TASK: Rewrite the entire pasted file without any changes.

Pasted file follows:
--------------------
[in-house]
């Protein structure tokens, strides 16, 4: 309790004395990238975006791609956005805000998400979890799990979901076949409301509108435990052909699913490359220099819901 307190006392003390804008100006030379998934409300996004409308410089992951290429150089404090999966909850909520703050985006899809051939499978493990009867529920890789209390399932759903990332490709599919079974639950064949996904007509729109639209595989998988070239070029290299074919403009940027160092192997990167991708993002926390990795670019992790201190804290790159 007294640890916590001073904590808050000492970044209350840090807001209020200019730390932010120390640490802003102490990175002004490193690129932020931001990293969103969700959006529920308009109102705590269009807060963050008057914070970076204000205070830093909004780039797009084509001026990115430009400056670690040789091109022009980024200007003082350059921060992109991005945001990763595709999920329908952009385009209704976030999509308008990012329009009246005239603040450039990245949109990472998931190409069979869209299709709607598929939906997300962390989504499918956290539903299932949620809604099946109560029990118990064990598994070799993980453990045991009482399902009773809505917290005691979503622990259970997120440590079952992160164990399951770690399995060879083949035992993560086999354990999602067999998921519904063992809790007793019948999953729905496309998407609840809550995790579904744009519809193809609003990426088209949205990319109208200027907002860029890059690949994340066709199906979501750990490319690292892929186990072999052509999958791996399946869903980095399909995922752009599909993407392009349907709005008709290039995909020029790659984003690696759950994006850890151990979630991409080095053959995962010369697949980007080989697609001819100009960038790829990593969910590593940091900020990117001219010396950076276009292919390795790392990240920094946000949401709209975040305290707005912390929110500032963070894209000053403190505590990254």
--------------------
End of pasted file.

[in-house]
């Protein structure tokens, strides 16, 4: 309790004395990238975006791609956005805000998400979890799990979901076949409301509108435990052909699913490359220099819901 307190006392003390804008100006030379998934409300996004409308410089992951290429150089404090999966909850909520703050985006899809051939499978493990009867529920890789209390399932759903990332490709599919079974639950064949996904007509729109639209595989998988070239070029290299074919403009940027160092192997990167991708993002926390990795670019992790201190804290790159 007294640890916590001073904590808050000492970044209350840090807001209020200019730390932010120390640490802003102490990175002004490193690129932020931001990293969103969700959006529920308009109102705590269009807060963050008057914070970076204000205070830093909004780039797009084509001026990115430009400056670690040789091109022009980024200007003082350059921060992109991005945001990763595709999920329908952009385009209704976030999509308008990012329009009246005239603040450039990245949109990472998931190409069979869209299709709607598929939906997300962390989504499918956290539903299932949620809604099946109560029990118990064990598994070799993980453990045991009482399902009773809505917290005691979503622990259970997120440590079952992160164990399951770690399995060879083949035992993560086999354990999602067999998921519904063992809790007793019948999953729905496309998407609840809550995790579904744009519809193809609003990426088209949205990319109208200027907002860029890059690949994340066709199906979501750990490319690292892929186990072999052509999958791996399946869903980095399909995922752009599909993407392009349907709005008709290039995909020029790659984003690696759950994006850890151990979630991409080095053959995962010369697949980007080989697609001819100009960038790829990593969910590593940091900020990117001219010396950076276009292919390795790392990240920094946000949401709209975040305290707005912390929110500032963070894209000053403190505590990254």